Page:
Z Press Muscles Worked
The Z press is a compound upper body pushing exercise, so it involves several muscles and joints working together. The main muscles involved in the Z press are:
Deltoids – the deltoids are your main shoulder muscles. There are three distinct sections or heads to the deltoids: anterior (front), medial (side), and posterior (rear). All three heads are involved in the Z press, but anterior and medial are the most active.
Trapezius – known as the traps for short, this diamond-shaped muscle is located across your upper back. There are three sets of fibers in the traps, giving it three functions. The upper traps elevate your shoulder girdle, the middle traps retract your shoulder girdle, while the lower traps depress the shoulder girdle. All three fibers work during the Z press, but the upper and middle fibers do more work than the lower fibers.
Triceps brachii – meaning three-headed arm muscle, the triceps are located on the back of your upper arm. Its main function is the extension of your elbow, but it’s also involved in shoulder extension. While Z presses are best thought of as a deltoid exercise, they’re also very useful for building bigger, stronger triceps.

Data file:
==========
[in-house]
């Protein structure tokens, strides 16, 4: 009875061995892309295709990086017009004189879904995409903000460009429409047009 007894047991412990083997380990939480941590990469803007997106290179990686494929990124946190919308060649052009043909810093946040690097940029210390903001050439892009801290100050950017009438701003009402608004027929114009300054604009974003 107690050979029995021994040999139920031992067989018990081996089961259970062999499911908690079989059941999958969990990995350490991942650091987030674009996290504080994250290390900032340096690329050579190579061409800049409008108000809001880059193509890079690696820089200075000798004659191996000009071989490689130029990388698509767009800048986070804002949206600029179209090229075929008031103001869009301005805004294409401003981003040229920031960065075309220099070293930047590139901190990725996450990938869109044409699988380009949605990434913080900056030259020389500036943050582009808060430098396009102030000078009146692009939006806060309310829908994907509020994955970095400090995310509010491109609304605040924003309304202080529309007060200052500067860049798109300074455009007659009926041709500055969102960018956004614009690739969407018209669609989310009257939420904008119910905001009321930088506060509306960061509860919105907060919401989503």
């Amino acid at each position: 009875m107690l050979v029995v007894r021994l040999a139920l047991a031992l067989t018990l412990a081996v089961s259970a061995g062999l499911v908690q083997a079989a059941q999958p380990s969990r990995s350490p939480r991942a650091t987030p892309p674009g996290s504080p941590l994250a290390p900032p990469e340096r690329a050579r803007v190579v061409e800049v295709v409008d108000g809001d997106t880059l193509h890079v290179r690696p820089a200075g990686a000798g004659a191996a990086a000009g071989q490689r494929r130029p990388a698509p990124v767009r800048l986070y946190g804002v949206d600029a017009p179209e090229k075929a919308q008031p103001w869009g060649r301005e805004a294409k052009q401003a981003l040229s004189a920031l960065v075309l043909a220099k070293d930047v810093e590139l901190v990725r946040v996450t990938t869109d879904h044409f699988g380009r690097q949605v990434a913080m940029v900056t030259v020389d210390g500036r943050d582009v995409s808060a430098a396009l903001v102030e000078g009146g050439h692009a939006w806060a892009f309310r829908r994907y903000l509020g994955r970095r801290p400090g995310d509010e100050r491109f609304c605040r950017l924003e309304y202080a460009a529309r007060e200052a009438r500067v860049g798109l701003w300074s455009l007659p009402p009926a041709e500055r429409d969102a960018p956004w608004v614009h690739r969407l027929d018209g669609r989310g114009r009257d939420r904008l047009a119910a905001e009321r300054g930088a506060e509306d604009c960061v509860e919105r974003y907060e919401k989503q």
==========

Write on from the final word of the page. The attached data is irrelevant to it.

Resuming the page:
Core – the collective term for the muscles of your midsection, your core acts as a muscular weightlifting belt to support your spine during Z presses. With no bench to lean on, your core will have to work overtime to support your upper body and the weight you are pressing. When you contract or brace your core, it squeezes inward to compress your abdominal contents and increase intra-abdominal pressure. This helps support your spine from within. Z presses are a very core-centric exercise.
How to Do the Z Press
The Z press is by no means an easy exercise to master. It requires excellent lower body flexibility, good upper body mobility, and a strong core. Make sure you have mastered regular overhead presses before attempting this move.